Mr Justice Joseph R. Micallef in the case Steel Projects Limited – vs – Avantgarde Projects Limited, found on October 25, 2016, the defendant liable to pay the sum of €71,521.70 to the plaintiff. This was due to the latter for works sub-contracted to it by the defendant company.
Steel Projects Limited brought proceedings in that the defendant was to pay the balance of the price for works subcontracted by them and which had been carried out with the necessary skill and profession by the plaintiff company. The defendant company however, refused to make the payments, arguing that the structure built by the plaintiff company was not carried out properly.
This was because, according to them, the plaintiff company failed to take down the necessary measurements prior to a number of movements to be carried out on the building. Avantgarde Projects Limited claimed that this led to a number of defects being transmitted onto works of cladding which were consequently carried out by the defendant company on the structure, previously built by the plaintiff company. In fact, this resulted in some of the tiles already fixed to the structure’s facade to fall off.
When the technical expert was asked to give his opinion on the nature of the subcontracted works and the way in which these were carried out, he explained that despite the list of works carried out by SPL, the latter did not carry out any secondary structures on the original building.
On further analysis on 15 September, 2015, the technical expert concluded that the defects in the claddings occurred due to a number of factors: namely lack of movement joints in the cladding details and in the installation of boards, together with a lack of glue properly placed when the tiles were attached to the boards. However, he also concluded that SPL placed the iron structure in terms of the necessary skill and profession, according to the instructions of the architect employed for this project. Given that the original structure was built properly, it did not move because if it did move, then there would have been damage on the tiles and the walls inside.
The court explained that it was the defendant company’s responsibility to provide for any subsequent movement by placing sliding joints in the ferrings themselves or else between the ferrings and the cladding. Despite arguments raised by the defendant company in that the material used in the cladding did not allow the use of sliding joints, the court further upheld that since it was they who were placing the cladding, then it was their responsibility to verify that the structure made by the plaintiff company was good enough to allow cladding to be placed with them.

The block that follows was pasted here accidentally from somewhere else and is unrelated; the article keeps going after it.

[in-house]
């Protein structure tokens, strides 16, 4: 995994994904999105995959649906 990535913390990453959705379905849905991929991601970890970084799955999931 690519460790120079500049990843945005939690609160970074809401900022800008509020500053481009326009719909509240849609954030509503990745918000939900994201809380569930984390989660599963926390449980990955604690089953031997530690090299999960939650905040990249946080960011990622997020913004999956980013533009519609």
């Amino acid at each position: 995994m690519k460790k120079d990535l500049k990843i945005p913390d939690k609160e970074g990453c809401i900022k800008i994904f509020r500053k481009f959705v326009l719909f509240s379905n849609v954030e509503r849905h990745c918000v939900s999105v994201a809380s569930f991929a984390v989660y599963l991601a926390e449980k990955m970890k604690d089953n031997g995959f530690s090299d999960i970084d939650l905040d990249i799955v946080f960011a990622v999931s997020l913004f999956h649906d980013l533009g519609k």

It is not an excuse for the defendant to say that he worked on what he found. Otherwise, this would go against the principle that the contractor is obliged to turn down works which prejudice the carrying out of further good works as required by the good rules of any given profession. Thus, the court concludes that SPL gave Avantgarde good works and that the arguments brought by the defendant company are unfounded.
Avantgarde also argued that they had paid the plaintiff company a sum of €85,000 and not simply €70,000 as was being claimed to be the case by SPL. However, from the evidence brought forward in this case it seems that the difference of €15,000 had been paid by Avantgarde Holdings and not by the defendant company. In fact, in an email exhibited before the court, it seems that Joseph Vella, in representation of Avantgarde Projects Limited, accepted to pay the remaining balance of €70,000.
Avantgarde also claimed that the works by SPL were not completely carried out and thus, they wanted to deduct €5,000 from the sum being claimed by SPL. This is because according to the defendants, although SPL had to put iron stairs into place, these were fixed a bit late and were not painted, with some plastic threads remaining unfixed and with the railings not being properly done. However, although it seems that SPL indeed did not carry out works on the stairs as ordered, it was not shown how Avantgarde arrived at the figure of €5,000. Thus, the court is not of the opinion that it should deduct the amount asked for by SPL.
A further €5,200 were however claimed by the defendants on the ground that they incurred damages due to SPL’s negligence, causing three huge pieces of triple-glazed glasses to break whilst the stairs was being put in place and which had to be replaced by other pieces, brought from abroad. The price of the glass amounted to €3,300, together with the expenses to rent the tower crane.
Whilst Godwin Vella, director of SPL, admitted that they were to blame in this case and accepted to make good for the damages incurred, he also claimed that only one glass was broken and not three, and he also brought proof as to where this was broken. However, no proof was brought forward that these amounted to €5,200 as claimed by Avantgarde.
Finally, Avantgarde also claimed that they were not bound to pay the plaintiffs as yet, due to a tacit agreement between the parties that the payment would be made after the contractor concludes that respective payment with Avantgarde. However, the court concluded that this claim was unfounded since it was discovered that the first payment was already made. This was paid even though the contractor instituted a case against Avantgarde for the works wrongly done.
Thus, the Court found for the plaintiff and ordered Avantgarde to pay SPL the sum of €71,521.70 due to them for works carried out in light of their sub-contract agreement.
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